An injury that grows out of a personal grievance between the injured employee and a third party does not arise out of the employment if the injury occurred merely by chance during working hours at the place of employment, or if the employer's premises do not place the injured employee in a peculiarly dangerous position.   Thus, when a third party intentionally injures the employee and there is some personal motivation or grievance, there has to be some work connection to establish compensability.  (California Comp. & Fire Co. v. Workmen's Comp.App. Bd., supra, 68 Cal.2d at pp. 161-162, 65 Cal.Rptr. 155, 436 P.2d 67;  California State Polytechnic University v. Workers' Comp. Appeals Bd. (1982) 127 Cal.App.3d 514, 518-520, 179 Cal.Rptr. 605;  Murphy v. Workers' Comp. Appeals Bd., supra, 86 Cal.App.3d at p. 1002, 150 Cal.Rptr. 561:  Transactron, Inc. v. Workers' Comp. Appeals Bd., supra, 68 Cal.App.3d at pp. 238-239, 137 Cal.Rptr. 142;  Ross v. Workmen's Comp. Appeals Bd. (1971) 21 Cal.App.3d 949, 956, 99 Cal.Rptr. 79.)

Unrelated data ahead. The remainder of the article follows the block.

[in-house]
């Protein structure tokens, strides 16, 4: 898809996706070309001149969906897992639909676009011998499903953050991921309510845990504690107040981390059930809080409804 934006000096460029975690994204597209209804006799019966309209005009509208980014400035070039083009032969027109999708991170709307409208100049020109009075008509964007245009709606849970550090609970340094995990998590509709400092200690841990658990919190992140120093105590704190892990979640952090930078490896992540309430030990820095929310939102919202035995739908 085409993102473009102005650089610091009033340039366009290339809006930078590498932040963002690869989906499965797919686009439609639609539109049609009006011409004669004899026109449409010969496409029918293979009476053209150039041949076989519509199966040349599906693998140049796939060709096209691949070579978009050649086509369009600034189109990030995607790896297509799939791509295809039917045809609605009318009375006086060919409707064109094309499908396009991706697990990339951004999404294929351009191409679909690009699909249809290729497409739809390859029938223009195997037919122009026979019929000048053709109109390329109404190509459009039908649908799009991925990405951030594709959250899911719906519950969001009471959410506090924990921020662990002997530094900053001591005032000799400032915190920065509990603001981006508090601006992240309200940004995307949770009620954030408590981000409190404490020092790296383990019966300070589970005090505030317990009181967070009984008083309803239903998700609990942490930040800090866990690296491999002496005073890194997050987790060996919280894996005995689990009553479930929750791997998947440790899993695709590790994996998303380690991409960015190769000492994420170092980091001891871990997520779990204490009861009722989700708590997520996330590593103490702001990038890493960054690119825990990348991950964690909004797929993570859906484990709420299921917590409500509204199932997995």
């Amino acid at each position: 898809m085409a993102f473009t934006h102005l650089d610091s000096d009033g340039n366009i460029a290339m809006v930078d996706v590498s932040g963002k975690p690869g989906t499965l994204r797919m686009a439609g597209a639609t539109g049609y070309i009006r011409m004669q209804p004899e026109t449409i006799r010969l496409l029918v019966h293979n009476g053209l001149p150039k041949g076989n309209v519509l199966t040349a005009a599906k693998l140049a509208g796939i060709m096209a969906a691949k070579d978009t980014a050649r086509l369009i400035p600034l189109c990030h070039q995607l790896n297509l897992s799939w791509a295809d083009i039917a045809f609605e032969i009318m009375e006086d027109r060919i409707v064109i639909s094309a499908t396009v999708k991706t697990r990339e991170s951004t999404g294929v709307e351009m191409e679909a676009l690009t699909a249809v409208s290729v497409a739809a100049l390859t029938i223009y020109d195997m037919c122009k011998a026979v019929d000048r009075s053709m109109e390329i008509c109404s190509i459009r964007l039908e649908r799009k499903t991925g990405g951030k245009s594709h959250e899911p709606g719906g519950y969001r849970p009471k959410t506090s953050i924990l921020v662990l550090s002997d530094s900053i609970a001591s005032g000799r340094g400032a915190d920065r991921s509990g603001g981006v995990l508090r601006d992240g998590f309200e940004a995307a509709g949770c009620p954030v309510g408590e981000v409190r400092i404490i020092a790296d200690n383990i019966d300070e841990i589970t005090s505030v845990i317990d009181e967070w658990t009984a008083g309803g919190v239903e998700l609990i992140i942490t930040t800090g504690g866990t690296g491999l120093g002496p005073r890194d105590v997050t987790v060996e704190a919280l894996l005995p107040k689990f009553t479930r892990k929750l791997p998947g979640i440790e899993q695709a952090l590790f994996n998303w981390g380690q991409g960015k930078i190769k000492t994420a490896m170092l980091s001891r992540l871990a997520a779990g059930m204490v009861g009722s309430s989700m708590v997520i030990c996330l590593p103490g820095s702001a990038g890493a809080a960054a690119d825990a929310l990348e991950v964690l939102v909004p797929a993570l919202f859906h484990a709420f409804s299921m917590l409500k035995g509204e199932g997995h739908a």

In finding no compensable injury, the WCJ stated:  “Clearly, the source of applicant's problem is the rumors and gossip about the applicant.   Those rumors and gossip about the applicant virtually all stemmed from acts and occurrences of applicant's personal life that all occurred off the job and had no connection with her employment․ Gossip about an individual's personal life ․ is simply not part of the employment relationship.”   This result is supported by the above-cited case law and the decision of our Supreme Court in LaTourette v. Workers' Comp. Appeals Bd. (1998) 17 Cal.4th 644, 72 Cal.Rptr.2d 217, 951 P.2d 1184.   In that case, an employee who suffered a heart attack due to a preexisting heart condition while attending a work-related seminar did not suffer a compensable injury.   The court stated:  “ ‘[T]he statute requires that an injury “arise out of” the employment․ [I]t must “occur by reason of a condition or incident of [the] employment․” [Citation.]  [T]he employment and the injury must  be linked in some causal fashion.’ ” (Id. at p. 651, 72 Cal.Rptr.2d 217, 951 P.2d 1184, quoting Maher v. Workers' Comp. Appeals Bd. (1983) 33 Cal.3d 729, 733-734, 190 Cal.Rptr. 904, 661 P.2d 1058.)